In 2011 I wanted to somehow pass on this passion. My good friends Tom Wiliams and Martin Yelling had started a podcast in 2010 called Marathon Talk. For this show I had helped them out with interviews in the ultra world. As 2011 progressed I knew that an ultra running podcast was just what the community needed. I was aware that other podcasts existed but they had a similar format. A little chat, an interview and then goodbye. I wanted to create an audio magazine. Something with variety, a longer show that could be taken on long runs but ultimately a show that expressed a deep passion for our sport at the grass roots and elite level. Talk Ultra was created.
Fast forward to September 2012. In the last month I have been to Sierre Zinal, Trofeo Kima and just last weekend UTMB to cover the race for Vibram. The sport is now rewarding me with experiences of a completely different nature. I am now reporting on, writing about, photographing and mixing with the stars of the race circuit and a world I love. Just one year ago I would never have thought this possible. But I guess the OCD I have that I brought to my own personal running is now being brought to the sport in a completely different channel and I am being rewarded.
The downside of all this is that my own personal running has taken a step back. Running twice a day has just not been possible. In actual fact, sometimes running just once a day can be a challenge. Ironically, my usual bomb proof physique and lack of injury over 25 years in sport has now all come to a head. Earlier this year I was getting some knee pain. I knew from experience that it wasn’t the ‘knees’ but more everything that connected to the knees. I typically tell all my coaching clients ‘get it sorted, don’t mess about’. Of course like a true Pro I did exactly the opposite… Just finding the time to see my Physio didn’t seem possible. Of course after months of running and racing with an element of discomfort all came to a head and after running the Lakeland 50 I finally had some tests done. As expected, the knees are feeling the pain but the problems are elsewhere. Core and some muscle imbalance are at the root of the problem. All helped by increasing sitting editing and recording a podcast. How ironic!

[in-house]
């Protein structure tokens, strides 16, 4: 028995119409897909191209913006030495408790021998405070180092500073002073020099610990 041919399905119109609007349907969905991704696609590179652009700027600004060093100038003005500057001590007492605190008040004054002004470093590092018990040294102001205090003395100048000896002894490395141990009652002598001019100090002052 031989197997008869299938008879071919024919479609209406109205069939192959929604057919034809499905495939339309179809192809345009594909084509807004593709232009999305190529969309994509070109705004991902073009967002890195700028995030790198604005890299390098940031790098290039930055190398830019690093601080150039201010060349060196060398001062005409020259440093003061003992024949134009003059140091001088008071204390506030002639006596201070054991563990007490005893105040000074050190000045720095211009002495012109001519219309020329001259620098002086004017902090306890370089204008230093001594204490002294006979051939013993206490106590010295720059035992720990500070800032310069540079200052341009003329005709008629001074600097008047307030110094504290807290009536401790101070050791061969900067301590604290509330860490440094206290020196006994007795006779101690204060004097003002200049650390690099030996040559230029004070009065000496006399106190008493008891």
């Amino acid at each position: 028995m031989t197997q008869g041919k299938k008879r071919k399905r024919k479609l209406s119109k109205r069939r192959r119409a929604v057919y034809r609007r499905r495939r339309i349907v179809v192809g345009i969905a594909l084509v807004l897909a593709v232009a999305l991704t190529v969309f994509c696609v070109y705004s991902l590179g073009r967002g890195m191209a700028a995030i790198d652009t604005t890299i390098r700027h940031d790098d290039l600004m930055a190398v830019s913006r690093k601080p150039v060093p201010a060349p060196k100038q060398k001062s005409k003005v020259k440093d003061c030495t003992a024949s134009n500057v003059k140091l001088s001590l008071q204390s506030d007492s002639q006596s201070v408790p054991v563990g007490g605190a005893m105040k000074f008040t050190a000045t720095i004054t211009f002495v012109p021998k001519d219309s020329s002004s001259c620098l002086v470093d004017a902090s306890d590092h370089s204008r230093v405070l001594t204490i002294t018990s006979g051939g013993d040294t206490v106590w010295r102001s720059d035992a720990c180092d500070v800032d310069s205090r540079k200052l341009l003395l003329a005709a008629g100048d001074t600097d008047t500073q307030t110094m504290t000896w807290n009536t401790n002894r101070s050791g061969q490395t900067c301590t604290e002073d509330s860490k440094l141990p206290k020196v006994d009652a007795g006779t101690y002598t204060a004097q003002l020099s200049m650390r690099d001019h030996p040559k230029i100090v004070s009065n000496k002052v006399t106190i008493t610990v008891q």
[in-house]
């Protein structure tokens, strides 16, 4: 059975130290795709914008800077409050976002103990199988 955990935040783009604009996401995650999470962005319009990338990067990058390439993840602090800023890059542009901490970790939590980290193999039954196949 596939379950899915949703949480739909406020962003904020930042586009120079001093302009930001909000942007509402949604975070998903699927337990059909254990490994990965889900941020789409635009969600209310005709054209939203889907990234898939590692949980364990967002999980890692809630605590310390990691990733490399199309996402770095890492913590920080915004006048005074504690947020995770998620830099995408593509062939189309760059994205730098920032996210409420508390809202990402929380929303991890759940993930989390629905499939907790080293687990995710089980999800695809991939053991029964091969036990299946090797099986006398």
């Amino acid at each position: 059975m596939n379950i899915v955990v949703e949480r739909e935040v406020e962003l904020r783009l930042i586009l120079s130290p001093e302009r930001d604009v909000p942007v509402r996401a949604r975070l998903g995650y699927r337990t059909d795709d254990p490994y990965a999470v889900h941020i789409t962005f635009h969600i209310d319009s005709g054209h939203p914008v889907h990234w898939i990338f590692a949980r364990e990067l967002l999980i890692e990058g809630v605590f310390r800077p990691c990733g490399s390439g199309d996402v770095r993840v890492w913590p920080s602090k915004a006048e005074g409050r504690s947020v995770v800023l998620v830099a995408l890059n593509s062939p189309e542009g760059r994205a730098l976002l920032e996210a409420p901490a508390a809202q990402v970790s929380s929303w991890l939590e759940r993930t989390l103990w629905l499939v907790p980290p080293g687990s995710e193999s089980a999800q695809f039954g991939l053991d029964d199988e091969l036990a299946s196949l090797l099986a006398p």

Anyway, back to the start. I am 16 days cold turkey. I have missed my runs but because of the connection to the sport through the podcast, writing and photography I haven’t missed it ‘that much’. I remain confident that all will come good and I will be back on the trails soon. But I have a new perspective. The joy of running, the joy of being on the trails and the joy of being in the mountains with wide open and empty vistas are what appeals. This all became completely apparent when I did 5 hours on trails with Salomon runner, Linda Doke at the Glacier de Zinal. We had the most incredible time running, chatting, taking photos and enjoying the trails for what they are; an escape!
I will always want that escape. If the escape is following and reporting the sport from the side of the trail, so be it.
Don’t rule me out yet though. One way or the other I will carve a niche on trails. It may just be in my own time at my own pace. I can live with that!